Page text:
What is a DAW?
Another term used for a sequencer is a Digital Audio Workstation. The major DAW brands are Cubase, Logic, Pro Tools, Reason, FLStudio and Ableton Live. These all come with a good selection of virtual instruments, meaning you can mix your own backing without recording a single live instrument. Many DAWs come with tutorials to help you get started, on what can be a very complex and nuanced art form.
The DAW, or sequencer, will enable you to alter frequencies in the editing and mixing process. If you find there’s a clash, the EQ will level it out. It will also contain a range of effects like reverb and echo. You then use your monitors to playback, so you can hear how it’s sounding. If you’re brand new to music production, it may be better to keep your mixes simple at first.
Next, you’ll move onto mastering where you can add in fades and noise reduction. It’s at this stage tracks tack on codes and time stamps. The mastering process looks at the track as a whole, whereas mixing hones in on the details found in individual parts.
How to produce music beats
Many artists now make a living purely from creating beats. These can be purchased as single entities and so are much simpler to produce as a beginner, than trying to record an entire track with many components. The full beat track is created on your DAW software.
If you want to make beats, you’ll need to understand the structure for your genre. Many have a standard BPM (beats per minute) that helps align a song to a musical style. You’ll also need to work out how long you want the track to be, the tempo, the kinds of digital instruments and the levels of layering required. Once your beats are complete, you can sell them on dedicated websites.
How to program drums and other instruments
Most instruments are pretty simple to programme in a DAW. If you want to create beats, learning how to programme drums is an especially useful skill. You’ll need to get hold of some samples to work with. As with beats, these can be purchased online, with many sites offering free databases. Don’t overcomplicate things as a beginner. Stick to straightforward setups, with minimal effects until you’ve built up some expertise. A basic vocal track with a couple of instruments or a beat is an ideal starting point for the new music producer.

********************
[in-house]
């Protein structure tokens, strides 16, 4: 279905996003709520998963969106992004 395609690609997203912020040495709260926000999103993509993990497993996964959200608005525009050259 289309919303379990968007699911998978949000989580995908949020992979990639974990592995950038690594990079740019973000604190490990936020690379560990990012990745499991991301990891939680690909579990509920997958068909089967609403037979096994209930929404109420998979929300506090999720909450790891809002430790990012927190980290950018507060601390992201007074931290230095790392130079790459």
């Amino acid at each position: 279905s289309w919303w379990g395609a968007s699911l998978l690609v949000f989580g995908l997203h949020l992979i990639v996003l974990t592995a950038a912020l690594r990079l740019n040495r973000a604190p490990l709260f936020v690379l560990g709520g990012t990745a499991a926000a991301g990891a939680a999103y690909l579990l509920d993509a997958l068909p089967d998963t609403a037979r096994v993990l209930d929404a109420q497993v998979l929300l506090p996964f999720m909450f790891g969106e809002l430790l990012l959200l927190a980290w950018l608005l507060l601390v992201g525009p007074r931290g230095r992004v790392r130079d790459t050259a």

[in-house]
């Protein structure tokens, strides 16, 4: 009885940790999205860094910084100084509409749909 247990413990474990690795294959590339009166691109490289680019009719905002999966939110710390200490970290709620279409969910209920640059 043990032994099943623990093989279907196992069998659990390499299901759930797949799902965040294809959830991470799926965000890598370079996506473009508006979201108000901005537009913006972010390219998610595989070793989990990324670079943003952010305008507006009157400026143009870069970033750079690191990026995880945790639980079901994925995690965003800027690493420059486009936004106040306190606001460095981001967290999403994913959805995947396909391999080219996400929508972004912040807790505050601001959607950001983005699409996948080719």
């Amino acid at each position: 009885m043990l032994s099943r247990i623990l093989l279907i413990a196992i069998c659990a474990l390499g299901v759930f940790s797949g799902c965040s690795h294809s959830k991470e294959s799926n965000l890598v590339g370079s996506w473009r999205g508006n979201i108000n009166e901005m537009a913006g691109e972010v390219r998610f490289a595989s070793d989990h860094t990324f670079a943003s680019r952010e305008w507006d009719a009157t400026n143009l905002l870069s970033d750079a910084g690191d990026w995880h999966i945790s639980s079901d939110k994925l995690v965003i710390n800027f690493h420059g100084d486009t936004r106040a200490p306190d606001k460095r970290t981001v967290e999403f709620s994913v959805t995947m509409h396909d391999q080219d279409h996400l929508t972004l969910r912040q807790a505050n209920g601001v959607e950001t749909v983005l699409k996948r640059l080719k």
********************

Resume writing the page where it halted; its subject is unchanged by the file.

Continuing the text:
It can also be useful to get advice from fellow musicians if you want to learn how to start producing music at home. Find out how they went about their at-home production and get a first-hand view on what the process was like. See if you can share skills. It could be they have a particular talent at mixing and you’re much better at editing. Or you might be able to share some of your equipment to cut costs. You never know, you may be collaborating with the next Mark Ronson in the making!
Can I teach myself music production?
If you don’t want to enrol on a course, or haven’t the budget for formal training, you can by all means teach yourself. It will take a good deal of research and it helps if you have an experienced producer to mentor you. Free online tutorials are a great place to begin your production journey.
How do I make my mix sounds clearer?
You can try reducing your bass, adding some reverb to create space, try some mono or a notch filter, compressing using side chaining and compressing using drums. None of these techniques should be applied generally or liberally, but rather used in specific problem areas.
What do you need to start producing electronic music?
Electronic music is cheaper and easier for a beginner producer. You’ll need a digital audio workstation computer and monitor, and you can skip the entire recording process. You can even make some basic tracks using only your mobile phone and an app.
Have you started producing music by yourself at home? What software do you favour and how have you found the results? Let us know your advice for those who are new to music production and share your finished tracks in the comments below.